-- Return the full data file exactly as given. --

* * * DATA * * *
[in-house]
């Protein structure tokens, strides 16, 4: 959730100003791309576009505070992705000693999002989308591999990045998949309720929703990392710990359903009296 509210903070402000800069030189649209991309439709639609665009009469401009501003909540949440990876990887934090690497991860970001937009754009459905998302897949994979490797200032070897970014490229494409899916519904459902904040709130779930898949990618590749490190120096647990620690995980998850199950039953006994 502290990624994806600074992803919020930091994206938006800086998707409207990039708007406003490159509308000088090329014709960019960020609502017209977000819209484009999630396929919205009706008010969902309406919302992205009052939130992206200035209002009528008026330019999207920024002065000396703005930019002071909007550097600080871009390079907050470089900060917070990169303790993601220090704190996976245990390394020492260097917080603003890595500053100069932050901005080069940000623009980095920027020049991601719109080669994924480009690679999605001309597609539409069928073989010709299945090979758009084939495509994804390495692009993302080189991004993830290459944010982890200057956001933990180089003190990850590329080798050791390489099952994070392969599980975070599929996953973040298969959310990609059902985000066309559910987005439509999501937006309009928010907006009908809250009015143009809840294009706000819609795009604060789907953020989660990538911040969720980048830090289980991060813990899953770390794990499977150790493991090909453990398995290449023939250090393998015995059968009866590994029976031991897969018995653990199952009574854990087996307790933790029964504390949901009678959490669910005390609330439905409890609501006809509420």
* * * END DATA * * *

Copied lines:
[in-house]
């Protein structure tokens, strides 16, 4: 959730100003791309576009505070992705000693999002989308591999990045998949309720929703990392710990359903009296 509210903070402000800069030189649209991309439709639609665009009469401009501003909540949440990876990887934090690497991860970001937009754009459905998302897949994979490797200032070897970014490229494409899916519904459902904040709130779930898949990618590749490190120096647990620690995980998850199950039953006994 502290990624994806600074992803919020930091994206938006800086998707409207990039708007406003490159509308000088090329014709960019960020609502017209977000819209484009999630396929919205009706008010969902309406919302992205009052939130992206200035209002009528008026330019999207920024002065000396703005930019002071909007550097600080871009390079907050470089900060917070990169303790993601220090704190996976245990390394020492260097917080603003890595500053100069932050901005080069940000623009980095920027020049991601719109080669994924480009690679999605001309597609539409069928073989010709299945090979758009084939495509994804390495692009993302080189991004993830290459944010982890200057956001933990180089003190990850590329080798050791390489099952994070392969599980975070599929996953973040298969959310990609059902985000066309559910987005439509999501937006309009928010907006009908809250009015143009809840294009706000819609795009604060789907953020989660990538911040969720980048830090289980991060813990899953770390794990499977150790493991090909453990398995290449023939250090393998015995059968009866590994029976031991897969018995653990199952009574854990087996307790933790029964504390949901009678959490669910005390609330439905409890609501006809509420």